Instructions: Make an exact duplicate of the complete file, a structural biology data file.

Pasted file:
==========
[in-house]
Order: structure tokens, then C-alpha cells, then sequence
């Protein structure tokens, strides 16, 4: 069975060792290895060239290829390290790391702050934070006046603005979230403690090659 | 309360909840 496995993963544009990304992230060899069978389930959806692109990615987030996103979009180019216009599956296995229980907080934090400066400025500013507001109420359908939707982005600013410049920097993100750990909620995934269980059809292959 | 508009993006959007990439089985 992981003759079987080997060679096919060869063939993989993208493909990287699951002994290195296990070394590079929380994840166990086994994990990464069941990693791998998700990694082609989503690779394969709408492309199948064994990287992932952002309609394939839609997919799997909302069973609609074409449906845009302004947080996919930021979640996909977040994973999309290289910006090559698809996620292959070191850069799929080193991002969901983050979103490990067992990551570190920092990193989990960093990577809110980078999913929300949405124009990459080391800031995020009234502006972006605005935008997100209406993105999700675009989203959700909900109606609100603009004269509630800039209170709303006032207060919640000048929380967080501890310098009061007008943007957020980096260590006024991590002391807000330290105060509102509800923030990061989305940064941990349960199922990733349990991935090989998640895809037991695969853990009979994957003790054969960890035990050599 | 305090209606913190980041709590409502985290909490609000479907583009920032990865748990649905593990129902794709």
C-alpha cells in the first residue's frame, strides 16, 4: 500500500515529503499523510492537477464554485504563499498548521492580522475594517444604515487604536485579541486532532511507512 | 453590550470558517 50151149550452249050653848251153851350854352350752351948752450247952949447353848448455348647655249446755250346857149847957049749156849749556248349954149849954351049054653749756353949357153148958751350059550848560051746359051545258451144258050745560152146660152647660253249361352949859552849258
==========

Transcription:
[in-house]
Order: structure tokens, then C-alpha cells, then sequence
């Protein structure tokens, strides 16, 4: 069975060792290895060239290829390290790391702050934070006046603005979230403690090659 | 309360909840 496995993963544009990304992230060899069978389930959806692109990615987030996103979009180019216009599956296995229980907080934090400066400025500013507001109420359908939707982005600013410049920097993100750990909620995934269980059809292959 | 508009993006959007990439089985 992981003759079987080997060679096919060869063939993989993208493909990287699951002994290195296990070394590079929380994840166990086994994990990464069941990693791998998700990694082609989503690779394969709408492309199948064994990287992932952002309609394939839609997919799997909302069973609609074409449906845009302004947080996919930021979640996909977040994973999309290289910006090559698809996620292959070191850069799929080193991002969901983050979103490990067992990551570190920092990193989990960093990577809110980078999913929300949405124009990459080391800031995020009234502006972006605005935008997100209406993105999700675009989203959700909900109606609100603009004269509630800039209170709303006032207060919640000048929380967080501890310098009061007008943007957020980096260590006024991590002391807000330290105060509102509800923030990061989305940064941990349960199922990733349990991935090989998640895809037991695969853990009979994957003790054969960890035990050599 | 305090209606913190980041709590409502985290909490609000479907583009920032990865748990649905593990129902794709």
C-alpha cells in the first residue's frame, strides 16, 4: 500500500515529503499523510492537477464554485504563499498548521492580522475594517444604515487604536485579541486532532511507512 | 453590550470558517 50151149550452249050653848251153851350854352350752351948752450247952949447353848448455348647655249446755250346857149847957049749156849749556248349954149849954351049054653749756353949357153148958751350059550848560051746359051545258451144258050745560152146660152647660253249361352949859552849258